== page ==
Metal born at the crossroads where eclecticism and schizophrenia meet.
Greg Moffitt 2010
Released to tie in with earthtone9’s recent reformation, this comprehensive best of is a reminder that the Nottingham alternative metal crew missed one of the longest gravy trains in recent rock history. Except perhaps for the band themselves, no-one reasonably expected them to conquer the world, but they could have exploited the ephemeral nu-metal boom which made a lot of very average late 90s bands very successful indeed. Whilst not a perfect fit, their blend of brutality and maudlin tunefulness should have been an easy sell to disaffected teens weaned on the likes of Korn, Coal Chamber and Linkin Park.
Originally active between 1998 and 2002, earthtone9 rejected the clichés of traditional heavy metal, capturing something of the zeitgeist in the process. Alternative metal, nu-metal, call it what you will; it basically translates as metal minus the ridiculous affectations. Big hair, big trousers, big everything was jettisoned in favour of an attack which had more in common with hardcore. Spurred on by the iconoclasm of grunge, metal-hating metal was the way to go for a while. Apparently nobody foresaw the day when this whirlwind of self loathing would blow itself out.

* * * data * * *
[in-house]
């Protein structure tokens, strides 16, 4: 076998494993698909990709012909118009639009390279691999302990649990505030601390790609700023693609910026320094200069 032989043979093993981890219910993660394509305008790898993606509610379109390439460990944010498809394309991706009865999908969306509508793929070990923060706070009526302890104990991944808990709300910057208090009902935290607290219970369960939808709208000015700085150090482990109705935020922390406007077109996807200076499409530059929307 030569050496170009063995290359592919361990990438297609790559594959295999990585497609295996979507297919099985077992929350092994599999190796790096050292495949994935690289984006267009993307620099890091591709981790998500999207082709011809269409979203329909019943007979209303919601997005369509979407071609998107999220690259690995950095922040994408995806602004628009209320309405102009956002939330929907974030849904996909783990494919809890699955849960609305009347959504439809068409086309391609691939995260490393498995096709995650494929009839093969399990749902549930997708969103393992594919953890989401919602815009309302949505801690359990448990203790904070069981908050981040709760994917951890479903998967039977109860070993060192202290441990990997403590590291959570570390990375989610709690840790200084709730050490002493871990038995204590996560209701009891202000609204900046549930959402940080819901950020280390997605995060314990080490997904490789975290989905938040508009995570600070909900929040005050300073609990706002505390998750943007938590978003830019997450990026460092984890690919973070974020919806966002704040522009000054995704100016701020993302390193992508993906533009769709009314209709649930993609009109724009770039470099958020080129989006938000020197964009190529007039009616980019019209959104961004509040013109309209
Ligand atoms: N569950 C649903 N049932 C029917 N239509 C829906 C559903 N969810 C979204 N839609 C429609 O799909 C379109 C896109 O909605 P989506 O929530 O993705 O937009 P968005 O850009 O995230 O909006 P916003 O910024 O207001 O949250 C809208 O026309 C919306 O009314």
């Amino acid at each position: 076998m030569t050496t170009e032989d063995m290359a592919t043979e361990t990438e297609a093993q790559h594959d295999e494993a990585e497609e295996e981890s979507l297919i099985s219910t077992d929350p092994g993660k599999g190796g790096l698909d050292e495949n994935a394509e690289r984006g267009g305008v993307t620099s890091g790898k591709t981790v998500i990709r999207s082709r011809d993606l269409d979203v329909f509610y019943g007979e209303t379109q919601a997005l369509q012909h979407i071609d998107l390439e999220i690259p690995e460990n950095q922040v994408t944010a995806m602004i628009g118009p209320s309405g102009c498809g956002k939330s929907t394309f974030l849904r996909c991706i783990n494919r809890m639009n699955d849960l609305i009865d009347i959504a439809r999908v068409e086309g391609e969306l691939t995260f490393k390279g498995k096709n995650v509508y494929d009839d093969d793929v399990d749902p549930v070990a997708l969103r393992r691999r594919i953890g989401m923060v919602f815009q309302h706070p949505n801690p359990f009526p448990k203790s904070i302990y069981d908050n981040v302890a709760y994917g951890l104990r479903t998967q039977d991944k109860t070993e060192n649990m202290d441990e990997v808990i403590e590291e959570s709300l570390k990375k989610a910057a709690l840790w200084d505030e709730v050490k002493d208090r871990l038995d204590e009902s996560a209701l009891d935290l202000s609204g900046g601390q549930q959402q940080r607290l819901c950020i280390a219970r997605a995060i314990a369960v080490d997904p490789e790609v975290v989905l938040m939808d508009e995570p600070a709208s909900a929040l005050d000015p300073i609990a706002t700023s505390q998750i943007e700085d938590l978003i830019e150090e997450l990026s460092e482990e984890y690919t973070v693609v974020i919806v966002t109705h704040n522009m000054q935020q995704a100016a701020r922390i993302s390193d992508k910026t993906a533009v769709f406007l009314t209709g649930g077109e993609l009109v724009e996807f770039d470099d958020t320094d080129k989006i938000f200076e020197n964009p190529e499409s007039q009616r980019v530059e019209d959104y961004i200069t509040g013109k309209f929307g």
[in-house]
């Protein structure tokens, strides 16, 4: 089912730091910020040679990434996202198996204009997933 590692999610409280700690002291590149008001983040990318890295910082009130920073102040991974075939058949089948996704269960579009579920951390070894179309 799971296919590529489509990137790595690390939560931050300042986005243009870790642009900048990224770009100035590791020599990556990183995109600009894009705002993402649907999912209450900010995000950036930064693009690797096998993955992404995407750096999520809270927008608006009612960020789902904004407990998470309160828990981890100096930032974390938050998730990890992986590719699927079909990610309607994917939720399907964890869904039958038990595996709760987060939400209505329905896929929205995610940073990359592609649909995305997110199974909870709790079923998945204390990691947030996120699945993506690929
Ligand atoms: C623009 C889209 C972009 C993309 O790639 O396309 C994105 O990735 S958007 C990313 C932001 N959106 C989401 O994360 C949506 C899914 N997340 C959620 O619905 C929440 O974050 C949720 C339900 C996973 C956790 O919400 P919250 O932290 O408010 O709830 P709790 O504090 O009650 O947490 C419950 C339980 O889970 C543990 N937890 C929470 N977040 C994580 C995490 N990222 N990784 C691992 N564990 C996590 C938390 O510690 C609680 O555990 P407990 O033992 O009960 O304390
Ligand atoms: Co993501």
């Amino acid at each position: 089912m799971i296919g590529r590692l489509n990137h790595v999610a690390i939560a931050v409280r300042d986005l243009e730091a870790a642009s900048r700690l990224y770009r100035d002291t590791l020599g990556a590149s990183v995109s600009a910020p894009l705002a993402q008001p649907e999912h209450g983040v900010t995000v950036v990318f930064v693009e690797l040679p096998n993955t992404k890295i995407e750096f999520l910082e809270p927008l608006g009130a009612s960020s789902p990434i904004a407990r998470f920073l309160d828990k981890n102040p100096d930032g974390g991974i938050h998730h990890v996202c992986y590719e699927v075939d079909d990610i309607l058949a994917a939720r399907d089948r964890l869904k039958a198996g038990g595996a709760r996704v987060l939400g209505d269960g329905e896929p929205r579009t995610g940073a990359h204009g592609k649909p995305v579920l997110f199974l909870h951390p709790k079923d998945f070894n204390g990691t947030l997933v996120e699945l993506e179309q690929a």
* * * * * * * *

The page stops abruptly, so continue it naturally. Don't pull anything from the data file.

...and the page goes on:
Inside, Embers Glow..., then, is the sound of its time, gravel-spitting aggression and downbeat melodies vying for supremacy at the crossroads where eclecticism and schizophrenia meet. It’s nothing if not eclectic, maybe too eclectic, and too often they sound like they were hedging their bets. Overall, the mellower moments which bring to mind Alice in Chains or Tool work best. The bellowing bluster of the rest is a reminder of an unfortunate period when faceless tastemakers declared real metal dead.
Nu-metal in its various forms was largely an American phenomenon. In their original incarnation, earthtone9 failed to crack the American market, or indeed any market. Pundits are already emerging from the woodwork to tell us how “much missed” and “hugely influential” the band were. This version of reality seems at odds with four years of underachievement. Let’s see what they can do second time around.